Japan should use nuclear wind-down to fund decarbonization

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Yuji Aoki is an energy engineer and student at Tokyo University of Science; Robert Feldman is a professor at Tokyo University of Science

Japan has joined the global drive toward decarbonization.

Prime Minister Yoshihide Suga has made decarbonization a key element of growth strategy for three reasons: the need for climate action, job creation from new investments, and the lower costs of renewable energy versus fossil energy.

However, Japan has another energy issue, denuclearization. Given public opinion, new nuclear power plants seem unlikely. The real question is whether to abandon the usable ones. We think that decarbonization will go faster if Japan uses its existing nuclear plants to fund the infrastructure needed to decarbonize Japan.

How much will new infrastructure be needed for decarbonization? First, since about 90% of Japan’s 13 exajoule energy needs are based on fossil fuel sources, about 90% of the infrastructure may need to be replaced, repurposed, or updated.

Moreover, a decarbonized Japan will depend more on electricity and less on fuels. Therefore, the share of infrastructure in electricity will have to rise. Moreover, the fuel infrastructure, for use where highly concentrated energy is needed such as steel and cement, will have to shift from fossil-based fuels to hydrogen or ammonia.

The costs of this infrastructure will be huge, but so will the savings. Japan has averaged about 19 trillion yen of fossil energy imports per year over the last 10 years. The expense and volatility of energy imports could be avoided once decarbonization is achieved. Indeed, it is just possible that the transition will pay for itself.

Apart from the climate benefits of decarbonization, the cost of energy in Japan is likely to be much lower with new technologies and a new market structure. Today, the pretax retail cost of electricity in Japan is about 21 cents per kilowatt-hour, compared to 13 cents/kWh in the U.S. and 16 cents/kWh in Germany. The quick adoption of renewables could bring cheaper and greener energy. Quick adoption would also help reduce the world’s four million annual premature deaths from fossil fuel pollution.


Wind turbines in Rokkasho village, Aomori Prefecture: the quick adoption of renewables could bring cheaper and greener energy.

  © AP

Profits from its usable nuclear power plants can accelerate the transition to a carbon-free Japan. Currently, there are nine operating nuclear plants, seven authorized — pending alternations — and 11 applying for restart. We base our calculations on only these usable 27 plants.

Assuming a 70% utilization rate over the remaining lives of the usable plants, we estimate that about 30 trillion yen of net revenue would be generated, based on a calculation of 8 yen/kWh all-in generation cost, and current retail electricity prices. The questions are firstly, how to use the 30 trillion yen, and secondly, who should make the decision on how to use the funds.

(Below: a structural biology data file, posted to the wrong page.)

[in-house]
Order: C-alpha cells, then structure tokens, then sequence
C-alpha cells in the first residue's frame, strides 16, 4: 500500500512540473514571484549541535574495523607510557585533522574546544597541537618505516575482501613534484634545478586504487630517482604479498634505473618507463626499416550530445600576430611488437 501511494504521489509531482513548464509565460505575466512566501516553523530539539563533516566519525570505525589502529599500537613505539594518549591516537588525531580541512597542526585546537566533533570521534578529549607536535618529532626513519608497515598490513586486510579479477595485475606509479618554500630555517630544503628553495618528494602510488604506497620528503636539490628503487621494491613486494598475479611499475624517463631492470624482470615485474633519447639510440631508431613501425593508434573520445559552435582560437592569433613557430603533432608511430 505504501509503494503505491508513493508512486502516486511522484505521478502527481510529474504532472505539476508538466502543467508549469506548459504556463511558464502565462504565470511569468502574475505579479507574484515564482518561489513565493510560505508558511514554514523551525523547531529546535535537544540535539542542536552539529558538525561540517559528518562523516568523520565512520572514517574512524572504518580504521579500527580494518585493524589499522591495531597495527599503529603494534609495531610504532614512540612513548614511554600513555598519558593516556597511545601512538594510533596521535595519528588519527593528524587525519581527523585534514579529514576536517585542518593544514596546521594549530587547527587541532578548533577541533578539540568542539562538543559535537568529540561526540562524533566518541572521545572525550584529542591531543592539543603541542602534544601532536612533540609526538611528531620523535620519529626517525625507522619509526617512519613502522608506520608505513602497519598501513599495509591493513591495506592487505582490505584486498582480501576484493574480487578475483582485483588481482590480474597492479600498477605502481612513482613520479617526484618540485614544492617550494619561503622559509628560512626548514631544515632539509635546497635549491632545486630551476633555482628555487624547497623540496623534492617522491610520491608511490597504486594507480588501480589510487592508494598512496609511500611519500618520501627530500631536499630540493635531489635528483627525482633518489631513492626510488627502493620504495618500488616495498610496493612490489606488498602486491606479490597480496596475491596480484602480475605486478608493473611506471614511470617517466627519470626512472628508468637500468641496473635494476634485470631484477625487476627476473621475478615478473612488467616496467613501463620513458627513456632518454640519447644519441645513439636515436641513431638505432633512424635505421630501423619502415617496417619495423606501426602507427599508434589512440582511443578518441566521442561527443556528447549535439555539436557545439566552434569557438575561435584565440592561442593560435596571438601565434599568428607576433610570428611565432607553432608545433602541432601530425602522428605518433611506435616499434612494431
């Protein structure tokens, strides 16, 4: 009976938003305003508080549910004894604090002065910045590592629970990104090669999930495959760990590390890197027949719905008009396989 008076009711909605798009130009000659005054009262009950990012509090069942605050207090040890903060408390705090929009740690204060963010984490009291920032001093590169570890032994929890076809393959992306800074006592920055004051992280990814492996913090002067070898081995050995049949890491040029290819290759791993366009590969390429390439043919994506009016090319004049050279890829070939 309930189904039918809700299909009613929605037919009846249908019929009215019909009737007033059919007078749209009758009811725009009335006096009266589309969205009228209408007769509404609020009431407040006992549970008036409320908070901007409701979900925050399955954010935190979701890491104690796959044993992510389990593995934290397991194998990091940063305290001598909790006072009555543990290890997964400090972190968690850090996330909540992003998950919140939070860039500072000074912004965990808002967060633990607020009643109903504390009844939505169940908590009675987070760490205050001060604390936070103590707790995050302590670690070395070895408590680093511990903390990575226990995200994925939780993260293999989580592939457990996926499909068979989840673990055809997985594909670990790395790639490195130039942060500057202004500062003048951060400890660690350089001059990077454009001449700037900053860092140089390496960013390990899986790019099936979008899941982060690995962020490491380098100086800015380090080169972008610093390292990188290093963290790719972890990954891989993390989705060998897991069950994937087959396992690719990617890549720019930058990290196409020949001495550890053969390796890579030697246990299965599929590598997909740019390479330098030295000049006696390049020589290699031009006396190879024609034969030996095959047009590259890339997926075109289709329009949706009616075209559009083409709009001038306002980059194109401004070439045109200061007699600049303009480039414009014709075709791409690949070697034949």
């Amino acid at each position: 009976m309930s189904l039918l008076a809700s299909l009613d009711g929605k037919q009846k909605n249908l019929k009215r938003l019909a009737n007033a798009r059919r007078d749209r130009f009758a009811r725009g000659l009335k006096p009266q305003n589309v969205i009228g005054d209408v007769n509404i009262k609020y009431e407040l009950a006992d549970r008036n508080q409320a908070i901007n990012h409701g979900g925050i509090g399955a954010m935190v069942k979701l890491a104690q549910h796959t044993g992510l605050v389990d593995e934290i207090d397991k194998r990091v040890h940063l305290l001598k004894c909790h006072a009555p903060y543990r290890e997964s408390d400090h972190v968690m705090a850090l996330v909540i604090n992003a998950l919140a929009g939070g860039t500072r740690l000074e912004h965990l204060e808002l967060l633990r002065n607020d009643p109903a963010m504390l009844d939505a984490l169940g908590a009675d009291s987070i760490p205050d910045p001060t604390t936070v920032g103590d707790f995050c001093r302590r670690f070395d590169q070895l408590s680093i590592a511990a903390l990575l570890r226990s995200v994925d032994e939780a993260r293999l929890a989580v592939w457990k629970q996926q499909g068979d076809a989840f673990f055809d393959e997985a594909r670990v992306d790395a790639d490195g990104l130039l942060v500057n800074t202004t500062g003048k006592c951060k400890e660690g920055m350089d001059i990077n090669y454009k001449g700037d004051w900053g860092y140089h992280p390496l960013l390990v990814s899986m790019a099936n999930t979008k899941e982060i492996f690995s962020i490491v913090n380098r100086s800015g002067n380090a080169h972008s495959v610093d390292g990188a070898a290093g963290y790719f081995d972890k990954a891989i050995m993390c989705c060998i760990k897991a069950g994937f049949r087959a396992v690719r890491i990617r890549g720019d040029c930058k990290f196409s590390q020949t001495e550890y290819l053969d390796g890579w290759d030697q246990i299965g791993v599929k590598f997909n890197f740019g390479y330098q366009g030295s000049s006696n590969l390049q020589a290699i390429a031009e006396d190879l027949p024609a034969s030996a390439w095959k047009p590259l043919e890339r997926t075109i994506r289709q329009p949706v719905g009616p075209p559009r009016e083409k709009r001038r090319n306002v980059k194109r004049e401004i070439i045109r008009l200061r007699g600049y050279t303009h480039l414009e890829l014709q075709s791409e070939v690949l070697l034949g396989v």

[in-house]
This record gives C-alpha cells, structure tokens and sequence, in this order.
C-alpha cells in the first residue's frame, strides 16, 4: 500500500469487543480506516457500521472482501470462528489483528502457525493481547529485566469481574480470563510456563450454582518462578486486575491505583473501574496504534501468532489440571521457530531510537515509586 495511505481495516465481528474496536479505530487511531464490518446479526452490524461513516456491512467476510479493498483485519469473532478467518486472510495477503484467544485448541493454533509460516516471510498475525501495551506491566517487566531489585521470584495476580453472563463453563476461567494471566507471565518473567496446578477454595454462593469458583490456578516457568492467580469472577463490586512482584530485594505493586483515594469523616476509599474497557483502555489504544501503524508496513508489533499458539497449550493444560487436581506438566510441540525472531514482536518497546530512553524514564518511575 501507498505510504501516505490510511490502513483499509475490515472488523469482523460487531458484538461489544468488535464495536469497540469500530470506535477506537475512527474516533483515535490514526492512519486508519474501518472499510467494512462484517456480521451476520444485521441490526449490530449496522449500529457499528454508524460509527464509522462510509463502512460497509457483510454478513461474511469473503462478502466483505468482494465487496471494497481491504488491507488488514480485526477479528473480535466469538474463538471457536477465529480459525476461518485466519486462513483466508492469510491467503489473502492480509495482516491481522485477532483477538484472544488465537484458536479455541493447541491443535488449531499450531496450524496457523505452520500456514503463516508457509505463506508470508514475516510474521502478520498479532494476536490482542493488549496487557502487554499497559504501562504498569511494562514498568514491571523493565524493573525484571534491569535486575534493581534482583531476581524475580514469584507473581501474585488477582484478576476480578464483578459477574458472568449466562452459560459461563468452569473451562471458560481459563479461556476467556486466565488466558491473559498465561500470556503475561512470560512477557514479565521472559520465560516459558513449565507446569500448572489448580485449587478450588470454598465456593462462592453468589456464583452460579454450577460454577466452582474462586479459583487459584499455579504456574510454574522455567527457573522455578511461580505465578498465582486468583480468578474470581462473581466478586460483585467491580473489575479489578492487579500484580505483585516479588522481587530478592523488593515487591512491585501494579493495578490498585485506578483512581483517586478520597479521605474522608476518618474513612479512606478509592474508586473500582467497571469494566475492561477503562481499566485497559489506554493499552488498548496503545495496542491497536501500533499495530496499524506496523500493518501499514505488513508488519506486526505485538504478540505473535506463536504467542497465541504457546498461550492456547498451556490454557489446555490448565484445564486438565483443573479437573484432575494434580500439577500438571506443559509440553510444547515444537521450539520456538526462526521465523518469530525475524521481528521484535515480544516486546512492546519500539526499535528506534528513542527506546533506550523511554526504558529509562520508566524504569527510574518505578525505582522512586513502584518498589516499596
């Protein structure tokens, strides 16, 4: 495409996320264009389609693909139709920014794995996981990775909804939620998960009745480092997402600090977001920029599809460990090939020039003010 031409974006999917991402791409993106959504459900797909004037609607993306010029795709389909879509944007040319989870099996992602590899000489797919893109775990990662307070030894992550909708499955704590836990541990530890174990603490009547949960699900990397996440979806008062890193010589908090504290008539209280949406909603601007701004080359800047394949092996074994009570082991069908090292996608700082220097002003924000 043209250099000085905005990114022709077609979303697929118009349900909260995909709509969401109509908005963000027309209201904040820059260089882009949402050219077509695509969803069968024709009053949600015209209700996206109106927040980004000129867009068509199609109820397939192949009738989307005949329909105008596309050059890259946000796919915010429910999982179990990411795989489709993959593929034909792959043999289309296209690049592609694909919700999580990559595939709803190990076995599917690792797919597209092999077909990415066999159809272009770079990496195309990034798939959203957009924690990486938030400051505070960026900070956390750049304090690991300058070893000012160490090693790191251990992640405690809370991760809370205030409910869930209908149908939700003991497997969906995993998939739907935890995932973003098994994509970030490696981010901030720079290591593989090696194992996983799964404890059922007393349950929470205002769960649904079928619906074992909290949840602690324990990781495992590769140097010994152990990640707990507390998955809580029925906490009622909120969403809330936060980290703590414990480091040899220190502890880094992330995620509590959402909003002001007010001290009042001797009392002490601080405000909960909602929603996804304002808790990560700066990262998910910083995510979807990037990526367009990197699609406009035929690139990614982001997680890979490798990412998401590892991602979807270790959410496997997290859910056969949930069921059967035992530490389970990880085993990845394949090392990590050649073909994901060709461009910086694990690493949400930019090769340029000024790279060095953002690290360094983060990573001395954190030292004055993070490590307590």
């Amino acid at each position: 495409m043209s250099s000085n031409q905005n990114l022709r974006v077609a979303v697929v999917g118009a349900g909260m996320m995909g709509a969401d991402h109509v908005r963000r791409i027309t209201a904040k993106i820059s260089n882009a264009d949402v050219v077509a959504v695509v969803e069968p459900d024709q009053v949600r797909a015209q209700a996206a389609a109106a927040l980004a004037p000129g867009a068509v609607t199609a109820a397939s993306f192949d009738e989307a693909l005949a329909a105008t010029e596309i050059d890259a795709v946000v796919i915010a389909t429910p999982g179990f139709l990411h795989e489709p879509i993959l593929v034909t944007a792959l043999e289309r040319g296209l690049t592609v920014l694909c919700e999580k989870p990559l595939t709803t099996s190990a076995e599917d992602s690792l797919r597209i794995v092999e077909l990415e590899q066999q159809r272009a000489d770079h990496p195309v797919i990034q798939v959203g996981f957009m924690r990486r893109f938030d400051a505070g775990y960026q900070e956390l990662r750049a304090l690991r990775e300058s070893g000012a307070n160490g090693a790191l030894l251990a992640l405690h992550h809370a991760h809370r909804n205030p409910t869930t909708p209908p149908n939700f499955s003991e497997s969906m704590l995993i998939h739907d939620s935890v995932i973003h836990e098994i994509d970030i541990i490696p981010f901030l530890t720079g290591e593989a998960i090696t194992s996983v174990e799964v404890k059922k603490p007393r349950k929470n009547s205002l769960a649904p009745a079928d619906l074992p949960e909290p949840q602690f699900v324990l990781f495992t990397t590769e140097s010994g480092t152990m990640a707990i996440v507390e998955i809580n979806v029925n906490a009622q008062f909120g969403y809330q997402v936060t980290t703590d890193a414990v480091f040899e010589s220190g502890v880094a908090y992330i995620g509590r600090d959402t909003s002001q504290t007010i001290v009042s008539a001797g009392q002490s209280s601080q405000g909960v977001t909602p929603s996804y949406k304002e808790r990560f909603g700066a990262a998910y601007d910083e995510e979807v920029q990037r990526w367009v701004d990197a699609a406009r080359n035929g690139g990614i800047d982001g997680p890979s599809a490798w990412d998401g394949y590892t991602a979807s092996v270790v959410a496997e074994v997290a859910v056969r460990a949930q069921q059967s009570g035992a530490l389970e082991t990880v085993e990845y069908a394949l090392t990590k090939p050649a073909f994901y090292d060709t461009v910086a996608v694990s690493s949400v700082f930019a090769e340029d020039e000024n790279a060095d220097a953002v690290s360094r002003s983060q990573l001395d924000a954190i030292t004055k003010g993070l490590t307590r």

Another issue is the severe shortage of nuclear personnel. Some of the 30 trillion yen of revenue should be devoted to personnel development. Otherwise, Japan will lack the expertise needed for effective waste disposal and for the eventual decommissioning of its nuclear plants.

The how is relatively easy, given the infrastructure needs described above. The who is harder. Decisions by one group often do not consider the systemic impact. Hence, in our view, there is a strong case for a public-private partnership, with the precondition of strict, independent nuclear inspections.

In one format, the nation would nationalize the usable nuclear plants, paying a fair price to the current owners. The nuclear plants would then be an asset of a public electricity supply company, which would use the profits from selling electricity to invest in the public goods needed for new energy infrastructure such as a more flexible grid. In turn, the private power companies would be constrained to use the proceeds from the sales of nuclear plants for investments in renewable energy.

This constraint is the price of a major benefit for the power companies: They would no longer face the risks of owning and operating the nuclear plants. The downsides of this scheme are how to set a fair price for the nuclear plants, and then how to ensure that the public sector has the personnel to operate them safely and efficiently.

An alternative format would be a joint-venture between the government and the private sector. The power companies would transfer the nuclear plants at book value to the new joint-venture and take an equivalent equity position. The government would inject capital to be used for new investments in infrastructure and generation capacity. New capital could be added to the joint-venture as needed. Transparent governance would be essential, with representatives of the government, the power companies and the public. Personnel for the operation of the plants could be transferred from the private power companies.

A key assumption behind both formats is that electricity sales from the new company would be at current market prices. Would the public be willing to pay current high electricity prices? We think that the answer is yes. After all, there is high public support for both decarbonization and denuclearization.

Our proposal is very Japanese. Centuries ago, the traders of Omi, now Shiga Prefecture, had a social philosophy of business known as sampo yoshi — that commerce should serve the seller, the buyer and society. We think that either nationalization or a joint-venture format would bring both decarbonization and denuclearization. This scheme would be a modern incarnation of the Omi philosophy.



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